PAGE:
The Church teaching is that natural family planning may be used to avoid pregnancy when a couple has just cause to do so. NFP allows a couple to use biological markers of fertility to prevent or achieve pregnancy. It is a mistake to think that this is used simply in lieu of chemical or barrier methods of contraception, or that this is the Church’s approved “method of contraception.”
The system we happen to use is actually not called NFP but, instead, a method of “fertility awareness.” To me, this makes perfect sense. Knowing that you are fertile, you can prayerfully and responsibly evaluate each cycle to decide whether you will take advantage of that fertility by being open to conceiving a child. If you are not ready for a baby right then, you don’t have sex — which is a fulfillment of the sacrament of marriage that was created to unite husband and wife and to be open to procreation.
Commonly, today’s married couples are conditioned to what I call a “contraceptive mentality.” In this case, the default state is to sterilize the sexual act, even within the context of marriage, so that sex and fertility are disconnected until some perfect moment when one decides to “make a baby.” I have even heard couples who are trying to conceive talk about what a chore their intimate life becomes. Sex is no longer uniting for the couple; it is an item on a to-do list: clean out the car, bake a cake, procreate. Substitute natural family planning for chemical or barrier methods with a mindset that is still contraceptive, and the practice is often difficult and burdensome for couples. They are being obedient to the prohibition on artificial contraception, but they are sadly missing the point.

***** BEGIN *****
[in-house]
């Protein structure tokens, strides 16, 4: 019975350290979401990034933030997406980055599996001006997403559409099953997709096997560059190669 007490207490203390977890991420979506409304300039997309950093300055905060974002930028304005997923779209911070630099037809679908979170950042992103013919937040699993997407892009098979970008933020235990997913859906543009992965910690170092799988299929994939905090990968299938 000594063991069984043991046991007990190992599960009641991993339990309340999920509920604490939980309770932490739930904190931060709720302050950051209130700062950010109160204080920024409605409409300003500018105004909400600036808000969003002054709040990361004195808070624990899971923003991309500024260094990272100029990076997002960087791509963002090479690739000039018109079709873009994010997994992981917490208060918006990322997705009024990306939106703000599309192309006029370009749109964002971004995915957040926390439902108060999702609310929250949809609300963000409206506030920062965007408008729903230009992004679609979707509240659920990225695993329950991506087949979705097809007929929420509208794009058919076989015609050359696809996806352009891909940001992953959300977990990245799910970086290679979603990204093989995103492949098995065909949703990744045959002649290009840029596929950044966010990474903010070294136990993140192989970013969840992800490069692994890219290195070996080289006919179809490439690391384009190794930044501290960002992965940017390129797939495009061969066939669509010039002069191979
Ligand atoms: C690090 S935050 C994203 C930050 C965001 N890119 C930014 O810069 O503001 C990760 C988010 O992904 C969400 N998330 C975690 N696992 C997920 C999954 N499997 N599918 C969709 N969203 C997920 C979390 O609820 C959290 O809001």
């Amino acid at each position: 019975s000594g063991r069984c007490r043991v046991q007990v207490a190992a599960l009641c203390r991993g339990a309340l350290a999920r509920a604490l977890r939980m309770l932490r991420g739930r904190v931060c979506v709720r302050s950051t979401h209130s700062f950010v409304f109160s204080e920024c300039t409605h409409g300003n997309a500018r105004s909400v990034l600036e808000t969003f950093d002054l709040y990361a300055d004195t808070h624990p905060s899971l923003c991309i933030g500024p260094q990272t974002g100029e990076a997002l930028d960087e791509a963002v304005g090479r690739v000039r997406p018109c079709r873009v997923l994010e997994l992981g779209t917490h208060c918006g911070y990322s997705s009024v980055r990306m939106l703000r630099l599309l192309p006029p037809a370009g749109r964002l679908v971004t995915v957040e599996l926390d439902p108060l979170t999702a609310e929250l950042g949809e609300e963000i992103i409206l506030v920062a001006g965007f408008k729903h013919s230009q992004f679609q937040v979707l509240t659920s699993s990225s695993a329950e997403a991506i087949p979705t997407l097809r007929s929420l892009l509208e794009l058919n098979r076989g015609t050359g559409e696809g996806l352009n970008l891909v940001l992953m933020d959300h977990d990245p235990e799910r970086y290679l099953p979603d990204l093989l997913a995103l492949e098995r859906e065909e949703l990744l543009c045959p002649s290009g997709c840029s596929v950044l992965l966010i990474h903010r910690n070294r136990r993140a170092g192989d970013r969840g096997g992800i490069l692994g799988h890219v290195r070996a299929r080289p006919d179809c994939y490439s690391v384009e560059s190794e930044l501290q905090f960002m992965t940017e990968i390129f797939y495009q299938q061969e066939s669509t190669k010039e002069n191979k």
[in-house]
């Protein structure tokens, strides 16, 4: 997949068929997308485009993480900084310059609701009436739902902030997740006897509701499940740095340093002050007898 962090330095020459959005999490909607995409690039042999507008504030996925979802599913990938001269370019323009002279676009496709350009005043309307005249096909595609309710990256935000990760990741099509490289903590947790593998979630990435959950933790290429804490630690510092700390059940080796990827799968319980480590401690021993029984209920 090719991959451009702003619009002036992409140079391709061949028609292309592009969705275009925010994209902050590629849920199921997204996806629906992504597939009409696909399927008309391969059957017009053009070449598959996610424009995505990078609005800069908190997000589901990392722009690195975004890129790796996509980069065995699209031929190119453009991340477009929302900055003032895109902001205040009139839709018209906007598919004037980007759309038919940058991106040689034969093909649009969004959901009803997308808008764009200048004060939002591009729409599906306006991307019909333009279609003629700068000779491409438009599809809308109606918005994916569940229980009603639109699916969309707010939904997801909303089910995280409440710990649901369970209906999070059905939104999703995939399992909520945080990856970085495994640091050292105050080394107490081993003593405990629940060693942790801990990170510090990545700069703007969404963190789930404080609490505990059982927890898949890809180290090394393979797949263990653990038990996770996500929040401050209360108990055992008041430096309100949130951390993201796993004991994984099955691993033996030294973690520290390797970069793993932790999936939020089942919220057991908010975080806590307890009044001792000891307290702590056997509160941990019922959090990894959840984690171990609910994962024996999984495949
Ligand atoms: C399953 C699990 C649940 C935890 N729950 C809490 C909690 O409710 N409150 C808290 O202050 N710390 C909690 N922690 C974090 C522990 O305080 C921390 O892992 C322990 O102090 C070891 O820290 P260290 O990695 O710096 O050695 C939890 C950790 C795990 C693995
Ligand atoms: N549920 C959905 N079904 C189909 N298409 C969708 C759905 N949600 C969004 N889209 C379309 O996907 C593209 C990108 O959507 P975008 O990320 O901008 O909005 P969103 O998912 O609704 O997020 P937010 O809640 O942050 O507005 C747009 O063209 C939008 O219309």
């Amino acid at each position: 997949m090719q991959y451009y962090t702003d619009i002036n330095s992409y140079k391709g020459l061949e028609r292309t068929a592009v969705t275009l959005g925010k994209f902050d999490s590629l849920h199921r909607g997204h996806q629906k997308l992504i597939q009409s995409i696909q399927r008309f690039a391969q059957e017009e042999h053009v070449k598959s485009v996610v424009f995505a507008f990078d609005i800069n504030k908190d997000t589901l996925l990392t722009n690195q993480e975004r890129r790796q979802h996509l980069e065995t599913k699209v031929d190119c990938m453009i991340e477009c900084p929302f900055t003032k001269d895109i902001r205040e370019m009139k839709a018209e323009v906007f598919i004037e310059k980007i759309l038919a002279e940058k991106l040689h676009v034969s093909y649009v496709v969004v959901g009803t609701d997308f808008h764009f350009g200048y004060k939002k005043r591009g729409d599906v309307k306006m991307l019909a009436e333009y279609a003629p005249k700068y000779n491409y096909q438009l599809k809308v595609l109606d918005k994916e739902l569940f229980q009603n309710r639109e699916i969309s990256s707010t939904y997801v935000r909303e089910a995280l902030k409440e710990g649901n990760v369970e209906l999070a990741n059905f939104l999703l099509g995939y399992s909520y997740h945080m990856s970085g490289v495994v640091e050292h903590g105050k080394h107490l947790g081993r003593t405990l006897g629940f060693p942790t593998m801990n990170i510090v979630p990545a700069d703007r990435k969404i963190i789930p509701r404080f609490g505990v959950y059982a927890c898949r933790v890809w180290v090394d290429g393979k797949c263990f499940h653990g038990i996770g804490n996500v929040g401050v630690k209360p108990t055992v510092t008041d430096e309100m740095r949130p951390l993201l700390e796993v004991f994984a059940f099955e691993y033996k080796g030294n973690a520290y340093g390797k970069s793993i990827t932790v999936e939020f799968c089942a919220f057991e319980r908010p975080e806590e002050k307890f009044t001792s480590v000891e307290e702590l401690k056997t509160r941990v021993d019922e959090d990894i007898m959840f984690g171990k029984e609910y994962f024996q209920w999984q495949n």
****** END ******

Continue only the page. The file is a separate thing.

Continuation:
Does this mean six kids in eight years for everyone?
On the other hand, when trust in God and openness to life are central to marriage, couples find great joy in the practice of natural family planning, and in knowing that sexual unions are free from barriers to procreation. Does that mean that everyone is supposed to have six kids in eight years, like me? Many of these couples have larger families not, as some might think, because NFP is an unreliable method of preventing pregnancy, but because their lives and marriages are arranged to be open to life whenever possible, even if this means material or physical sacrifice.
The birth of our twins was really a turning point for our marriage and for us. That pregnancy was different than my others because right from the beginning I was huge! When we went to the ultrasound at twenty weeks and the technician announced that there were two babies, my husband just started laughing. The tech said that she had never seen a man react that way—that usually they were in shock or terrified. I truly believe that laughter came from the Holy Spirit.
The announcement of twins changed everything because it was as if God had said to us, “I have a plan for your life and, if you trust me, the plan will make you happy and holy.” At that point, I stopped wondering when my kids would be old enough for me to go to back to work or grad school. I realized that I wasn’t making the plans, and that my path to holiness could be anywhere, doing anything, so long as my work is given over to the Lord. Caring for children and babies is what I need to do right now, and if I need to do something else, that season of my life will come.
Life is a journey, and sometimes it is hard for me to understand how much change God has worked in my heart as I have had these children: from obedience to a rule mixed with some fear, to openness to life combined with trust that He will provide the wisdom to use our fertility responsibly.
If you had told me when I graduated from college that I would be bringing six children to my tenth reunion, I would probably have run away to Colorado. If you had told me that in ten years I would be happy and fulfilled, deeply in love with my husband, working with a strong sense of purpose to my life, and that it would have taken a lot of hard work and some anguish to get there, I would have signed right up.